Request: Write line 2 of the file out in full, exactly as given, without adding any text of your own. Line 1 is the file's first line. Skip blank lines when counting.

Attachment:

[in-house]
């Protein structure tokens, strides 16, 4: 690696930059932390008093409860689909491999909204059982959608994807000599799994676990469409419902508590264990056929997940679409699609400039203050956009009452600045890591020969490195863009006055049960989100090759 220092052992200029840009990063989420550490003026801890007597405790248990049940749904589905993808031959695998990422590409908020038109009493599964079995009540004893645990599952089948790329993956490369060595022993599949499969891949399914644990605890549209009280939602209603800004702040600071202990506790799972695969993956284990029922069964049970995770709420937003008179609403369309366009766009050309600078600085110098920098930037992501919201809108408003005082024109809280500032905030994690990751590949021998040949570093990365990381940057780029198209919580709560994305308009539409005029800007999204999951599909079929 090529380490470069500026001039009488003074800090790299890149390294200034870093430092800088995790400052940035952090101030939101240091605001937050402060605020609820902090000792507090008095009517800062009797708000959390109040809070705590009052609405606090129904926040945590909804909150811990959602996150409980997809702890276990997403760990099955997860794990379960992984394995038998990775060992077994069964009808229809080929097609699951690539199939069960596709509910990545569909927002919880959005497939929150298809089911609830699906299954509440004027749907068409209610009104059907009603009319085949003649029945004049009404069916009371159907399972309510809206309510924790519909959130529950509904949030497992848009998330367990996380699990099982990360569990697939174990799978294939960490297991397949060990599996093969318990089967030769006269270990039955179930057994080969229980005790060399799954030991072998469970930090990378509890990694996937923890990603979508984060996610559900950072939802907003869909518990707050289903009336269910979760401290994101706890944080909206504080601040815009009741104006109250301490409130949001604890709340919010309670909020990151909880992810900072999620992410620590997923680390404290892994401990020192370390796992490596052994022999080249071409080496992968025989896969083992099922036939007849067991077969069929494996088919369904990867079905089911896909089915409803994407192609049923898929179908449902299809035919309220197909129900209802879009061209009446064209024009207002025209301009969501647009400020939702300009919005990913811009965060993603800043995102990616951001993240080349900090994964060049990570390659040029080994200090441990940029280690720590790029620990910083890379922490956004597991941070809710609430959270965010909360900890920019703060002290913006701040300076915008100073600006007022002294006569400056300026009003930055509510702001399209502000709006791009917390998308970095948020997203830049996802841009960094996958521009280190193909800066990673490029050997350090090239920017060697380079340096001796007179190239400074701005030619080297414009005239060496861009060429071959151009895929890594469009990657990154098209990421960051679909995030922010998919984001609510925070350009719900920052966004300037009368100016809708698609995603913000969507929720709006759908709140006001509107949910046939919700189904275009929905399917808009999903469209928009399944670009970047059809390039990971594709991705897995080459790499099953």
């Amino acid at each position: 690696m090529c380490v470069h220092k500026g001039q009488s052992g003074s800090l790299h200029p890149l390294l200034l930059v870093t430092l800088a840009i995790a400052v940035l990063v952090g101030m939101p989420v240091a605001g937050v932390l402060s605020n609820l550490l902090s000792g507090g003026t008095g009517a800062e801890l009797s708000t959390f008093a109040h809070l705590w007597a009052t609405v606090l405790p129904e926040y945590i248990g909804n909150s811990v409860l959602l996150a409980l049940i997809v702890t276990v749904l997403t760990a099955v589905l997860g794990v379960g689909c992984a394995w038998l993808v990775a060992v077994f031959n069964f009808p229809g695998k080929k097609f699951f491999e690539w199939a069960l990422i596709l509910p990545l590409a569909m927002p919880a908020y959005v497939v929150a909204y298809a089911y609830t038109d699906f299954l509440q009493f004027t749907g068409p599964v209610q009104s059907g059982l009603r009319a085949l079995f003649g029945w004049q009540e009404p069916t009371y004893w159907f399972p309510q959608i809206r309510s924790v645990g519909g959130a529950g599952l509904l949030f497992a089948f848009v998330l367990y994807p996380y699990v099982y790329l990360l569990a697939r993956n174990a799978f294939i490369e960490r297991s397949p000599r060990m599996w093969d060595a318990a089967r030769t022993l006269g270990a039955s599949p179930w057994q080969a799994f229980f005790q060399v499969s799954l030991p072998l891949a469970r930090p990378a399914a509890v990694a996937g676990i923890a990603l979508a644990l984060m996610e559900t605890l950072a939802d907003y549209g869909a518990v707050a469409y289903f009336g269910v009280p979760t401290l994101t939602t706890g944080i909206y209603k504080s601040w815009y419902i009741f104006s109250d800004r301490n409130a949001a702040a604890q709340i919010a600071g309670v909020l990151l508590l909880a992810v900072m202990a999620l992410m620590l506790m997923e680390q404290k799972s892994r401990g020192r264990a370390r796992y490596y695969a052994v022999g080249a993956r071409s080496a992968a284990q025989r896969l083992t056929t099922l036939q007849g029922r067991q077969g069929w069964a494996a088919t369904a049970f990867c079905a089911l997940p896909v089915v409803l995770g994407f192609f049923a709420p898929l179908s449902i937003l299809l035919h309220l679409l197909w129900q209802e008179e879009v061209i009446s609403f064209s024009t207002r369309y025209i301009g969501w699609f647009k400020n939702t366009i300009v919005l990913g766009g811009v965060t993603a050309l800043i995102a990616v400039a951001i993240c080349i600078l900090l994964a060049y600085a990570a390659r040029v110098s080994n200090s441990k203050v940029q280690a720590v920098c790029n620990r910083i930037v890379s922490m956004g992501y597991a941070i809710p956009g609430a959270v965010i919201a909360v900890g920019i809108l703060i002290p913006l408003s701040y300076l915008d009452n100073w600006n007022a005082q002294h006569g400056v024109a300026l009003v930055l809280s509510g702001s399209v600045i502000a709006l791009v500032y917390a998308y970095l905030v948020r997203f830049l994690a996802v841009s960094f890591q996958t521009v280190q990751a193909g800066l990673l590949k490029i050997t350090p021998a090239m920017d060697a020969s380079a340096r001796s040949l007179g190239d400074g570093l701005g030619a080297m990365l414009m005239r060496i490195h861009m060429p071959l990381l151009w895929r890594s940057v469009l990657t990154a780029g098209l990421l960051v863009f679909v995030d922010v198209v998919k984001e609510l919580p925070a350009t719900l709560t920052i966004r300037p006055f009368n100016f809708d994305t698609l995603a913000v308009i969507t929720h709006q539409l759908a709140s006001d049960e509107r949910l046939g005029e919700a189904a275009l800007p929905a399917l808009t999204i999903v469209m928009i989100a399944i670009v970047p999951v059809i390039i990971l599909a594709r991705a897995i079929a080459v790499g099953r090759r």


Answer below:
């Protein structure tokens, strides 16, 4: 690696930059932390008093409860689909491999909204059982959608994807000599799994676990469409419902508590264990056929997940679409699609400039203050956009009452600045890591020969490195863009006055049960989100090759 220092052992200029840009990063989420550490003026801890007597405790248990049940749904589905993808031959695998990422590409908020038109009493599964079995009540004893645990599952089948790329993956490369060595022993599949499969891949399914644990605890549209009280939602209603800004702040600071202990506790799972695969993956284990029922069964049970995770709420937003008179609403369309366009766009050309600078600085110098920098930037992501919201809108408003005082024109809280500032905030994690990751590949021998040949570093990365990381940057780029198209919580709560994305308009539409005029800007999204999951599909079929 090529380490470069500026001039009488003074800090790299890149390294200034870093430092800088995790400052940035952090101030939101240091605001937050402060605020609820902090000792507090008095009517800062009797708000959390109040809070705590009052609405606090129904926040945590909804909150811990959602996150409980997809702890276990997403760990099955997860794990379960992984394995038998990775060992077994069964009808229809080929097609699951690539199939069960596709509910990545569909927002919880959005497939929150298809089911609830699906299954509440004027749907068409209610009104059907009603009319085949003649029945004049009404069916009371159907399972309510809206309510924790519909959130529950509904949030497992848009998330367990996380699990099982990360569990697939174990799978294939960490297991397949060990599996093969318990089967030769006269270990039955179930057994080969229980005790060399799954030991072998469970930090990378509890990694996937923890990603979508984060996610559900950072939802907003869909518990707050289903009336269910979760401290994101706890944080909206504080601040815009009741104006109250301490409130949001604890709340919010309670909020990151909880992810900072999620992410620590997923680390404290892994401990020192370390796992490596052994022999080249071409080496992968025989896969083992099922036939007849067991077969069929494996088919369904990867079905089911896909089915409803994407192609049923898929179908449902299809035919309220197909129900209802879009061209009446064209024009207002025209301009969501647009400020939702300009919005990913811009965060993603800043995102990616951001993240080349900090994964060049990570390659040029080994200090441990940029280690720590790029620990910083890379922490956004597991941070809710609430959270965010909360900890920019703060002290913006701040300076915008100073600006007022002294006569400056300026009003930055509510702001399209502000709006791009917390998308970095948020997203830049996802841009960094996958521009280190193909800066990673490029050997350090090239920017060697380079340096001796007179190239400074701005030619080297414009005239060496861009060429071959151009895929890594469009990657990154098209990421960051679909995030922010998919984001609510925070350009719900920052966004300037009368100016809708698609995603913000969507929720709006759908709140006001509107949910046939919700189904275009929905399917808009999903469209928009399944670009970047059809390039990971594709991705897995080459790499099953």